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Flight to 911 - Part VIII - Catch-22

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posted on Jan, 8 2006 @ 12:15 PM
Written July, 2004.

There are two entrenched thoughts today that run through both the mainstream propangandist camps, as well as the conspiracy camps: 1. The Clinton Administration did nothing to combat the terrorism threat. 2. The Bush Administration has taken unprecedented steps with the Homeland Security initiative and PATRIOT Act that usurp citizens' rights. Unfortunately, when the historical record is reviewed, both of these contentions are found to be without merit. And the stone that kills both these bogies at one time is the Omnibus Counter-Terrorism Act of 1995. By analyzing this failed act, and looking at the PATRIOT Act, a Catch-22 is discovered which ensures one thing: the terrorists WILL win.

By the beginning of 1995 the Clinton administration had taken a hit on U.S. soil in the form of the 1993 World Trade Center bombing. In response to this wake-up call, Clinton had formally named 12 "terrorist organizations" and frozen their assets in Executive Order 12947. In addition, the Clinton administration submitted the Omnibus Counter-Terrorism Act of 1995.

The response to this proposed act led to very strange bed-fellows in the opposition camp. Who were the opposition? It probably would take less time to name who was for it - Clinton and the Democrats. But a partial list of the opposition includes the rather bizarre mix of: the ACLU,the NRA, the Republicans, and just about every conspiracy theorist alive at the time. The Omnibus Counter-Terrorism Act brought hyperbole in the form of "Bringing Back McCarthyism" and the onset of "Big Brother" as well as accusations of the attempt to eliminate Habeus Corpus.

The major points of the proposed act were as follows:

* Provide more tools and resources to federal law enforcement agencies to fight terrorism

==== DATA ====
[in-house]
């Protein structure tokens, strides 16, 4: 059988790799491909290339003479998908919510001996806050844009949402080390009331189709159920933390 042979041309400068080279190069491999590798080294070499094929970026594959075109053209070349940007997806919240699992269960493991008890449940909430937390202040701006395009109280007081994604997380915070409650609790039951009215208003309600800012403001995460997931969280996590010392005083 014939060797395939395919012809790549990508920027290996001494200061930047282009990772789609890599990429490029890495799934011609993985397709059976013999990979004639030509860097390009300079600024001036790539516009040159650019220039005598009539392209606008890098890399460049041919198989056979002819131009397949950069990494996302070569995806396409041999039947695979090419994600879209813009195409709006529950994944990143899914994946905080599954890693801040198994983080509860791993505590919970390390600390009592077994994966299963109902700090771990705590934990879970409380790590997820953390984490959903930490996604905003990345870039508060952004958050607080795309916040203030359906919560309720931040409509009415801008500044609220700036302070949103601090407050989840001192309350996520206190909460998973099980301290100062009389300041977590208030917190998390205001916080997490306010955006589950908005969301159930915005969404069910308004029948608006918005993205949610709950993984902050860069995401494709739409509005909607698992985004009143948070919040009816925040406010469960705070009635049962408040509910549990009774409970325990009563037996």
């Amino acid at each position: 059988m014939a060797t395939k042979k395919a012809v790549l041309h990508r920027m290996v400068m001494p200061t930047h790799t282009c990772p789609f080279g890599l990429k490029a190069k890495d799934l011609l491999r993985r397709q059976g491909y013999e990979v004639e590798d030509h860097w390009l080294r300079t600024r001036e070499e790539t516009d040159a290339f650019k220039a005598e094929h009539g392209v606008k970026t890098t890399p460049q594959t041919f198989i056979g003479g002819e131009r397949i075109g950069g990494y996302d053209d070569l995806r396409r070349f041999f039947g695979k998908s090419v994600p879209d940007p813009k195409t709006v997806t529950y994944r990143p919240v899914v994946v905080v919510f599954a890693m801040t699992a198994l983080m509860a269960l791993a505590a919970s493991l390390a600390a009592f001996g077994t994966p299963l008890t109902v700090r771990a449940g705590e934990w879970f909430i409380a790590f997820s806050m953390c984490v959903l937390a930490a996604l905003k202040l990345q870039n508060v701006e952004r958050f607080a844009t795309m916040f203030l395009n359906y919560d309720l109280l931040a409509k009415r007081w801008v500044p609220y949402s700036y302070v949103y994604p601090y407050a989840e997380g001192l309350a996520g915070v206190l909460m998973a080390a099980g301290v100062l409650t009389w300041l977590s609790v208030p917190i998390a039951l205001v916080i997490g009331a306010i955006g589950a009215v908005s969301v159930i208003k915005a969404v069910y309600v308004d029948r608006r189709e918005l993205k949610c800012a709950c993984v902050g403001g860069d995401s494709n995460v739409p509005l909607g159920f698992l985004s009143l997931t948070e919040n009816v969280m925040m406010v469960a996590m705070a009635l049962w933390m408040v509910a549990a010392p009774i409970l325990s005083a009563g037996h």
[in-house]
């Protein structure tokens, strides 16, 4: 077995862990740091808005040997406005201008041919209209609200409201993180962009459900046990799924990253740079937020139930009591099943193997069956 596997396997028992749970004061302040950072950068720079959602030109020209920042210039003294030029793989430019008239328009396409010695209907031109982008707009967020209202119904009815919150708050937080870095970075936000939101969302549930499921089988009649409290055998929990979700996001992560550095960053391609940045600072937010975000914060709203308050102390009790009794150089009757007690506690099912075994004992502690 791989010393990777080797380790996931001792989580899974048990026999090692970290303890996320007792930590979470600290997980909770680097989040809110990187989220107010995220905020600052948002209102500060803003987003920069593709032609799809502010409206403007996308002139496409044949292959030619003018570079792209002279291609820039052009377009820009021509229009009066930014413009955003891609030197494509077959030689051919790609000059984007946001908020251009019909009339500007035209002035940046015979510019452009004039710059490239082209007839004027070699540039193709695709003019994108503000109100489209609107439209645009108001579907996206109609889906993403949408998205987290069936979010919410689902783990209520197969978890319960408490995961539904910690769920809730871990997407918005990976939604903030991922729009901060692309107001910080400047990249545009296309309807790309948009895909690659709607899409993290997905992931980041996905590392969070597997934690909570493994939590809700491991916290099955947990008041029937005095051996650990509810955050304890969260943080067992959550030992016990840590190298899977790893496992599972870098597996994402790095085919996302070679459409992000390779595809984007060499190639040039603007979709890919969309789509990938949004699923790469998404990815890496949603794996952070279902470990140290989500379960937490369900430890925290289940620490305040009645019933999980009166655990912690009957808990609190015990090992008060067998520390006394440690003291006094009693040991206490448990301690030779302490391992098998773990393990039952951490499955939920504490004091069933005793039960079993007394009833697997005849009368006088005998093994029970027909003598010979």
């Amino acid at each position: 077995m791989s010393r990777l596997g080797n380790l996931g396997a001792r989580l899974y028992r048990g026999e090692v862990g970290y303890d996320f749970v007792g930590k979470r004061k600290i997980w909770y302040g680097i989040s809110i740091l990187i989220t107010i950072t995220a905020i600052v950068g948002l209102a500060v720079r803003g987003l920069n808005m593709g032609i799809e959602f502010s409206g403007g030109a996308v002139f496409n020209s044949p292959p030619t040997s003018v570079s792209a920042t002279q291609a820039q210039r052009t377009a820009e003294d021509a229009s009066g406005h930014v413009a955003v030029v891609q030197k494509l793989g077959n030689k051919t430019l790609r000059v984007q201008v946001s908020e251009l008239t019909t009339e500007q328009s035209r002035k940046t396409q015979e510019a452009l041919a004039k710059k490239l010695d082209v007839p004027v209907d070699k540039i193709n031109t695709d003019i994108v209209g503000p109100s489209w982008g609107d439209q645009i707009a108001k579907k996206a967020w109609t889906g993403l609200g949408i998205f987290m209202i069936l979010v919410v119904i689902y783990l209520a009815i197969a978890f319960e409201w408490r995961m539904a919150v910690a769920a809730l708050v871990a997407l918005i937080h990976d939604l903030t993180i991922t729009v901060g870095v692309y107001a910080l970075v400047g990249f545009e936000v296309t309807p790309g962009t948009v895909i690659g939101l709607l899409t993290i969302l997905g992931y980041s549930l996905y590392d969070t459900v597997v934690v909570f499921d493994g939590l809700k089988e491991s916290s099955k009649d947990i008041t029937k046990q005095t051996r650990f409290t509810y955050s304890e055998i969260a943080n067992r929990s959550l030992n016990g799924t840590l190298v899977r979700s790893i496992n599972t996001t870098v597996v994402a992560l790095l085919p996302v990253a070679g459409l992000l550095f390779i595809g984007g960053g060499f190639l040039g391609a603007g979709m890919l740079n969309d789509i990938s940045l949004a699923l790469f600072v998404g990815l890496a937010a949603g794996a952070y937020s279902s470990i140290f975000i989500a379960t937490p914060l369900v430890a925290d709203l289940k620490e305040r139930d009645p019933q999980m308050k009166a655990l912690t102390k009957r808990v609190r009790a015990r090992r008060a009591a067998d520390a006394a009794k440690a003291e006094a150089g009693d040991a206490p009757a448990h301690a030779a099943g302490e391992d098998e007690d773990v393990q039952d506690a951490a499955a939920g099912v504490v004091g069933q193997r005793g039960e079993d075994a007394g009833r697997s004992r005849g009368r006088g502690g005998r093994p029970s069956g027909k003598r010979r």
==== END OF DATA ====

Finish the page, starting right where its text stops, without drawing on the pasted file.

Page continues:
* Prevent funding of terrorist organizations - these organizations being identified and stated by the President
* Expedite the deportation process when an alien is identified as being connected with a terrorist organization
* Provide more tools and resources in combatting illegal possession of nuclear material for the purpose of radioactive weapons
* Implement the tracking methods for plastic explosives as defined in the Convention on the Marking or Plastic Explosives for the Purpose of Detection, done at Montreal on 1 March 1991.

Now, as can be quickly seen by the first and fourth bullets above, there is some ambiguity in what was meant by "providing more tools and resources" in these particular efforts. So to understand the full intent of these bullets we must know the details behind the broad statements:

"Provide more tools to federal law enforcement agencies fighting terrorism"

This included:

* Amending the Fair Credit Reporting Act to allow financial information to be obtained by FBI for the purpose of tracking funds to identified terrorist organizations.

* Amending Federal law to relax standards on the use of "pen registers" and "trap and trace" devices to allow the FBI to conduct surveillance on suspected terrorists and spies. Pen registers are basically tracing devices on outgoing calls made on a phone, while trap and trace devices are "caller ids", or traces of incoming calls.

* Requiring hotel/motel and common transportation carriers (airlines, buses, trains, etc.) to provide records to the FBI in terrorist investigations.

* Funding the FBI's "digital telephony" efforts which would require telephone carriers to install and maintain equipment which would allow electronic surveillance by the FBI.

* Funding a special FBI counter-terrorism fund ($10,000,000 in 4 years).

* Creating an "interagency Domestic Coutnerterrorism Center" which would be headed by the FBI but bring about the collective efforts of the Justice Department, FBI, and "other federal and state law enforcement" agencies.

* Hiring 1000 new agents, prosecutors and "other federal law enforcement and support personnel to investigate, deter, and prosecute terrorist activity".

* Amending the Electronic Communications Privacy Act of 1968 to allow for greater leeway for the FBI in obtaining wiretaps and roving wiretaps.

"Provide more tools and resources in combatting illegal possession of nuclear material for the purpose of radioactive weapons"

This bullet included the proposal to modify the Posse Comitatus Act to allow U.S. military intervention in domestic law enforcement in cases involving weapons of mass destruction (chemical, biological and nuclear).

Curiously, the now wrangled practice of detaining alien terrorist suspects indefinitely and without trial, was first offered in the Omnibus act. If, during the expedited deportation process of a suspected terrorist alien, no country would accept them, the act called for the right of the Attorney General to hold them indefinitely, and with no need for trial. In fact, there is little in the Patriot Act that was not proposed in the Omnibus Act; including the Homeland Security structure.